As Grant’s Overland Campaign started in the spring of 1864, Warren was given command of the Fifth Corps of the Army of the Potomac, continuing to serve under General George Meade. The Army of the Potomac now reported to General Ulysses S. Grant who, effective March 12, 1864, was commander of all the Federal Armies. Grant, unlike his predecessor, chose to lead the armies from the field, not from an office in Washington City. At this point in the war, General Warren was considered a rising star in the Union Army. However, his reputation began to flounder as the campaign opened in the Wilderness of Virginia. Warren hesitated to attack in the dense woods where his Fifth Corps was entangled. He feared his right flank was unprotected and vulnerable. Meade pressed Warren to attack and finally the Fifth Corps clashed with the Confederates at Saunders’ Field. After two days of intense fighting in the Wilderness, the result was 18,000 Union and 12,000 Confederate losses. In his Memoirs Grant reported: “More desperate fighting has not been witnessed on this continent than that of the 5th and 6th of May .”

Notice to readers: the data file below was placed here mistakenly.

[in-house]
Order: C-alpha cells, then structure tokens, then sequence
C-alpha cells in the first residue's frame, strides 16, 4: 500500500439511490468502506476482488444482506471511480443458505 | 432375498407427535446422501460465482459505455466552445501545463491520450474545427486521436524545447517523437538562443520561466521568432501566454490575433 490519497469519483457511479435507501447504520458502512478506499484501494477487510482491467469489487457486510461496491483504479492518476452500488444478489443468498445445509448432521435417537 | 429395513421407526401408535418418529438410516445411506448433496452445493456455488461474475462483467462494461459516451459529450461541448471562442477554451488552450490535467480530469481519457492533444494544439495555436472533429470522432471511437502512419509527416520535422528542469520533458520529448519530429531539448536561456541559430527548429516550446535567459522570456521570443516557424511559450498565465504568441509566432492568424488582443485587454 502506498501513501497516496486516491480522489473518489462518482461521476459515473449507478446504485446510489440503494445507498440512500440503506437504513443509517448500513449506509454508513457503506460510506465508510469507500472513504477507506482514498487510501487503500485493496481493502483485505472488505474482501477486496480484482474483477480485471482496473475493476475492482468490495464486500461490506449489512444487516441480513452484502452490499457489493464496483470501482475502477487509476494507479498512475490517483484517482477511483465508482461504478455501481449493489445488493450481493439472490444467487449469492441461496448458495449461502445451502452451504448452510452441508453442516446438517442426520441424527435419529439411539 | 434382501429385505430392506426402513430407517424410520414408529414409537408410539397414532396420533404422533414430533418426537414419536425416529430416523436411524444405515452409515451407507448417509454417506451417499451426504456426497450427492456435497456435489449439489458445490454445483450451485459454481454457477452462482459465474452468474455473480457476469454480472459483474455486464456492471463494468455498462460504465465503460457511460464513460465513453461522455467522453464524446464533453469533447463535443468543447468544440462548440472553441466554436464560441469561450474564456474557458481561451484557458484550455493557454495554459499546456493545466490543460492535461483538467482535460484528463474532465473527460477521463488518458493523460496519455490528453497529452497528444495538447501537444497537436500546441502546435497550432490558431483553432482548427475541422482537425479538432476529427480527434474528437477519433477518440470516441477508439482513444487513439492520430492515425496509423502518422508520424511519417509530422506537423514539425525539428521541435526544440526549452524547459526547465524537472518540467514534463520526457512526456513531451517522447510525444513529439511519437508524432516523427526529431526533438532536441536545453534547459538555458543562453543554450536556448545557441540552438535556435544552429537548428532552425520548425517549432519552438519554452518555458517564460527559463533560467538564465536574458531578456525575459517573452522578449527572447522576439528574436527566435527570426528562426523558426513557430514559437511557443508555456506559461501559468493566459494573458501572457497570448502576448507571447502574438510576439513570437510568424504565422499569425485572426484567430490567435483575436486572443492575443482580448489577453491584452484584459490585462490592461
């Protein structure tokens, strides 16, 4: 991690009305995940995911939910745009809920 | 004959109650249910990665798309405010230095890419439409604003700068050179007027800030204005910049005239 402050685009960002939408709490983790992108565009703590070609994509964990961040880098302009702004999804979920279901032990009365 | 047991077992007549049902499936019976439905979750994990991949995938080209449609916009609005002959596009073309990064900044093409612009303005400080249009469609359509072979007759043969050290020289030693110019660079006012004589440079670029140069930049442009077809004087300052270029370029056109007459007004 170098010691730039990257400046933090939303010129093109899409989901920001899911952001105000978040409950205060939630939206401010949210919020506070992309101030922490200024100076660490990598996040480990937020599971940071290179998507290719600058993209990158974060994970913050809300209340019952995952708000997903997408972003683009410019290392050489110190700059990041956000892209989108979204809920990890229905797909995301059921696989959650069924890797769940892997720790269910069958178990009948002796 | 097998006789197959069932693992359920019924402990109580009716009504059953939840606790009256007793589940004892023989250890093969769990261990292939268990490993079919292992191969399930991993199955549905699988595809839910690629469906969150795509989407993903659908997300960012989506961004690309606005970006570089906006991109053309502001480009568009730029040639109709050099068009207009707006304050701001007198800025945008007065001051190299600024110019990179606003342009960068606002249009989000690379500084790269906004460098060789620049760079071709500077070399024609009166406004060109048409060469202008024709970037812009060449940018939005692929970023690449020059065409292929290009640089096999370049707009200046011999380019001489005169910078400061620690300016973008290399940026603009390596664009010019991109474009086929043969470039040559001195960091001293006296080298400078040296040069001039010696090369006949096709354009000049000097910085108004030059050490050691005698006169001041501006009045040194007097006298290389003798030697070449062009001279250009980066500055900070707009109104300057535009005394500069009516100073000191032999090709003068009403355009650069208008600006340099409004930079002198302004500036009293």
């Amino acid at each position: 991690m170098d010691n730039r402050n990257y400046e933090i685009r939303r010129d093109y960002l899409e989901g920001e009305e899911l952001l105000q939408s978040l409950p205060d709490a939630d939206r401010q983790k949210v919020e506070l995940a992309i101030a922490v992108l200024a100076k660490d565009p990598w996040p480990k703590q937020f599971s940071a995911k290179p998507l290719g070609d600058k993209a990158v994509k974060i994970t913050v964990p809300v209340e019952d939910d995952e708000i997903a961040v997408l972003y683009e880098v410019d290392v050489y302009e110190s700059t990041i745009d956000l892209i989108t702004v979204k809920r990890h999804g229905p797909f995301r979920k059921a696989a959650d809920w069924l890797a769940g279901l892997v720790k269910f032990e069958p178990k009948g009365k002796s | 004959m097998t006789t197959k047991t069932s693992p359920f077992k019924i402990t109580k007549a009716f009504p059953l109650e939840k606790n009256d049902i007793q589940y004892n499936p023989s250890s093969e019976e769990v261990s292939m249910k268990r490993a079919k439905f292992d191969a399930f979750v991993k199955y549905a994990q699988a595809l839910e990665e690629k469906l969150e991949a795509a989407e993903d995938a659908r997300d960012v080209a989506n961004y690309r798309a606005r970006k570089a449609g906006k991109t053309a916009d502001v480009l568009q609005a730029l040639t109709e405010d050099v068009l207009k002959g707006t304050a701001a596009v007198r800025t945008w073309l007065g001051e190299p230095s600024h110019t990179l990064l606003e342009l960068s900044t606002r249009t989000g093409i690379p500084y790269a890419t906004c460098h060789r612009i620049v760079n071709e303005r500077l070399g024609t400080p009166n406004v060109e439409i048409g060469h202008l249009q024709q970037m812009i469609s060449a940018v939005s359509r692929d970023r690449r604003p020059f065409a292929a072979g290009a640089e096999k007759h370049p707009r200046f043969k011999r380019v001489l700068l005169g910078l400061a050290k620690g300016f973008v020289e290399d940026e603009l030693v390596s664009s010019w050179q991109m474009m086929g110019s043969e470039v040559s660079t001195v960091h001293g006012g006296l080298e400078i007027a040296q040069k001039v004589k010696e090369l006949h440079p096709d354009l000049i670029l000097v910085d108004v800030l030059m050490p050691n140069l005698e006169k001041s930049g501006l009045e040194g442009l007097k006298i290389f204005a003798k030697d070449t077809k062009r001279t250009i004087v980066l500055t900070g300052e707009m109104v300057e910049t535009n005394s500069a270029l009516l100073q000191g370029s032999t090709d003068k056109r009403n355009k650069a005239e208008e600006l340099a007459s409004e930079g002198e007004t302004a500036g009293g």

The Army of the Potomac pressed on to Spotsylvania Court House and General Warren was directed to engage the Confederates along the heights near the Spindle Farm at Laurel Hill. On May 8, Warren’s men fought the amassed Confederate Army – infantry and cavalry – with Warren riding among his men to urge them on. Heavy Union loses resulted. On May 10, Warren made a second attempt to take the Rebels dug in at Laurel Hill. Again, the Union was pushed back with heavy losses. Two days later, Meade ordered Warren to lead his men back to Laurel Hill and overrun the Rebel entrenchments. Warren told Meade that another attack would be fruitless. An enraged Meade ordered his Fifth Corps commander to attack at once, “at all hazards with your whole force, if necessary.” Warren followed orders and attacked. His divisions were raked by heavy Confederate fire. One of the men in these divisions described the attack later as a Union “slaughter pen.” Both Meade and Grant saw Warren’s reluctance as a weakness, 18,400 Union casualties at Spotsylvania Court House notwithstanding. For the remainder of the Overland Campaign, Warren was on Grant’s black list.